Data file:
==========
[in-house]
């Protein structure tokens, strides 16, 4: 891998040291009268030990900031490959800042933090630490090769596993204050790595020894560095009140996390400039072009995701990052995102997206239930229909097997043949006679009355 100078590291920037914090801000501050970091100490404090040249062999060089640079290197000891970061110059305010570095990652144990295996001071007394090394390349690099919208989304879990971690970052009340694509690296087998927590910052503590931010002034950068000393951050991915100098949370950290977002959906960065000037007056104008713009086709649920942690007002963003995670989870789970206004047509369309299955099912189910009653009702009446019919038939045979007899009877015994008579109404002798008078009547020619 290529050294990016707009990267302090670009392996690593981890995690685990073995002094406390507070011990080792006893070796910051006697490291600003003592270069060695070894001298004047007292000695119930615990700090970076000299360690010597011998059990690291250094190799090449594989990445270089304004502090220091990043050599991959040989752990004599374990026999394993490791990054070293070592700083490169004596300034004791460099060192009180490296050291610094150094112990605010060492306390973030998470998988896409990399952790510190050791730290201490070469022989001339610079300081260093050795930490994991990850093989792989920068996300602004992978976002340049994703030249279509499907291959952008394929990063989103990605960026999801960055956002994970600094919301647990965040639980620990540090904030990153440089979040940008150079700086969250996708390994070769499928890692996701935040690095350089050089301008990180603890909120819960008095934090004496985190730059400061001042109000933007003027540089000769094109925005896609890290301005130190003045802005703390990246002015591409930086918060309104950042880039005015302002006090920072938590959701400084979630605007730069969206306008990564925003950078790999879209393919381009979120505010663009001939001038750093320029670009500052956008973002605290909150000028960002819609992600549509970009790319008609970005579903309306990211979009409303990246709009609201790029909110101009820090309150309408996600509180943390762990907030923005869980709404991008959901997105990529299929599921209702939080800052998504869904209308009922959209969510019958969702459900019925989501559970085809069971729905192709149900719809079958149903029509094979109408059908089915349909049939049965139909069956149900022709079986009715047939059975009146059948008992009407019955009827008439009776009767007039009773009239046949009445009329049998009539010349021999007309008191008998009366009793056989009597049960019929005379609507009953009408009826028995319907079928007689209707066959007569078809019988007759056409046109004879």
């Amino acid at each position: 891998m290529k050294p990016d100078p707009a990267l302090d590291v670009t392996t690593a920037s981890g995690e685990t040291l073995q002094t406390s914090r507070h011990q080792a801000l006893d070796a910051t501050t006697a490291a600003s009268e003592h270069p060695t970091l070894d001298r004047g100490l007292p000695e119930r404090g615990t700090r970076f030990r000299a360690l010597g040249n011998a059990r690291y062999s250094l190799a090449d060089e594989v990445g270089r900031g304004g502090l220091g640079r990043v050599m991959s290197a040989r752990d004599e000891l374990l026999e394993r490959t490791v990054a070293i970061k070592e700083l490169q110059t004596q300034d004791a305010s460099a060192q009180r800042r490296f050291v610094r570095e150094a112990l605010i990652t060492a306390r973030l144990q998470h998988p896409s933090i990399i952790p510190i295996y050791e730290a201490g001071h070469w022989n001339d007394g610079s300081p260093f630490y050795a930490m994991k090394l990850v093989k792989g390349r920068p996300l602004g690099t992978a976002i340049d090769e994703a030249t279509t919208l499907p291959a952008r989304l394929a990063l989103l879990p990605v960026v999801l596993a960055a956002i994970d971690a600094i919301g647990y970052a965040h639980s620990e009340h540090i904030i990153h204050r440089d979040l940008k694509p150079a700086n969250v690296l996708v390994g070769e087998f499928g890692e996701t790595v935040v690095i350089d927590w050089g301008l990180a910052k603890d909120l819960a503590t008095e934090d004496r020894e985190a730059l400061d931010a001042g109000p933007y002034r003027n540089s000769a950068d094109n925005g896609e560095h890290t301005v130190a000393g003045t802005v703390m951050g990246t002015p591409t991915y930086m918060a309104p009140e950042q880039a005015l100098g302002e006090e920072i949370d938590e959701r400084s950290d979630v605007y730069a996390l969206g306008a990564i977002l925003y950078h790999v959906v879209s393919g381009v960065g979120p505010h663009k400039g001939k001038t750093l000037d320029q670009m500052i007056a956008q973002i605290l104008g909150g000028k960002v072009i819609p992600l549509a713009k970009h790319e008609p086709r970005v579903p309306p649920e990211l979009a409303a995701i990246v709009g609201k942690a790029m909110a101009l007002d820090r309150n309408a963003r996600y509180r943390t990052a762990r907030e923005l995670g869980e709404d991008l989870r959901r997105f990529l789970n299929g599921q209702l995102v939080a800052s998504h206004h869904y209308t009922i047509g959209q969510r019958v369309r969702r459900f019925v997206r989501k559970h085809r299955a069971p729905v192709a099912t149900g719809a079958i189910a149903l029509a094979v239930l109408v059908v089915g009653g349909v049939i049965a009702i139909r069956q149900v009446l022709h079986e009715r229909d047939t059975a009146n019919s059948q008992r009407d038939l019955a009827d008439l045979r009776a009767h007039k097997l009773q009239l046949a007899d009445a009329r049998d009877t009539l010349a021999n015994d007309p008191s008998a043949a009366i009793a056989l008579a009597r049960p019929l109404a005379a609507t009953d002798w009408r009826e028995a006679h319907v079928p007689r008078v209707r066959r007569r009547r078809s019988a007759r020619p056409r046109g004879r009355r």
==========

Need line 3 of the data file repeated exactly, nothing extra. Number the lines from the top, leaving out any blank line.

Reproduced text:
């Amino acid at each position: 891998m290529k050294p990016d100078p707009a990267l302090d590291v670009t392996t690593a920037s981890g995690e685990t040291l073995q002094t406390s914090r507070h011990q080792a801000l006893d070796a910051t501050t006697a490291a600003s009268e003592h270069p060695t970091l070894d001298r004047g100490l007292p000695e119930r404090g615990t700090r970076f030990r000299a360690l010597g040249n011998a059990r690291y062999s250094l190799a090449d060089e594989v990445g270089r900031g304004g502090l220091g640079r990043v050599m991959s290197a040989r752990d004599e000891l374990l026999e394993r490959t490791v990054a070293i970061k070592e700083l490169q110059t004596q300034d004791a305010s460099a060192q009180r800042r490296f050291v610094r570095e150094a112990l605010i990652t060492a306390r973030l144990q998470h998988p896409s933090i990399i952790p510190i295996y050791e730290a201490g001071h070469w022989n001339d007394g610079s300081p260093f630490y050795a930490m994991k090394l990850v093989k792989g390349r920068p996300l602004g690099t992978a976002i340049d090769e994703a030249t279509t919208l499907p291959a952008r989304l394929a990063l989103l879990p990605v960026v999801l596993a960055a956002i994970d971690a600094i919301g647990y970052a965040h639980s620990e009340h540090i904030i990153h204050r440089d979040l940008k694509p150079a700086n969250v690296l996708v390994g070769e087998f499928g890692e996701t790595v935040v690095i350089d927590w050089g301008l990180a910052k603890d909120l819960a503590t008095e934090d004496r020894e985190a730059l400061d931010a001042g109000p933007y002034r003027n540089s000769a950068d094109n925005g896609e560095h890290t301005v130190a000393g003045t802005v703390m951050g990246t002015p591409t991915y930086m918060a309104p009140e950042q880039a005015l100098g302002e006090e920072i949370d938590e959701r400084s950290d979630v605007y730069a996390l969206g306008a990564i977002l925003y950078h790999v959906v879209s393919g381009v960065g979120p505010h663009k400039g001939k001038t750093l000037d320029q670009m500052i007056a956008q973002i605290l104008g909150g000028k960002v072009i819609p992600l549509a713009k970009h790319e008609p086709r970005v579903p309306p649920e990211l979009a409303a995701i990246v709009g609201k942690a790029m909110a101009l007002d820090r309150n309408a963003r996600y509180r943390t990052a762990r907030e923005l995670g869980e709404d991008l989870r959901r997105f990529l789970n299929g599921q209702l995102v939080a800052s998504h206004h869904y209308t009922i047509g959209q969510r019958v369309r969702r459900f019925v997206r989501k559970h085809r299955a069971p729905v192709a099912t149900g719809a079958i189910a149903l029509a094979v239930l109408v059908v089915g009653g349909v049939i049965a009702i139909r069956q149900v009446l022709h079986e009715r229909d047939t059975a009146n019919s059948q008992r009407d038939l019955a009827d008439l045979r009776a009767h007039k097997l009773q009239l046949a007899d009445a009329r049998d009877t009539l010349a021999n015994d007309p008191s008998a043949a009366i009793a056989l008579a009597r049960p019929l109404a005379a609507t009953d002798w009408r009826e028995a006679h319907v079928p007689r008078v209707r066959r007569r009547r078809s019988a007759r020619p056409r046109g004879r009355r």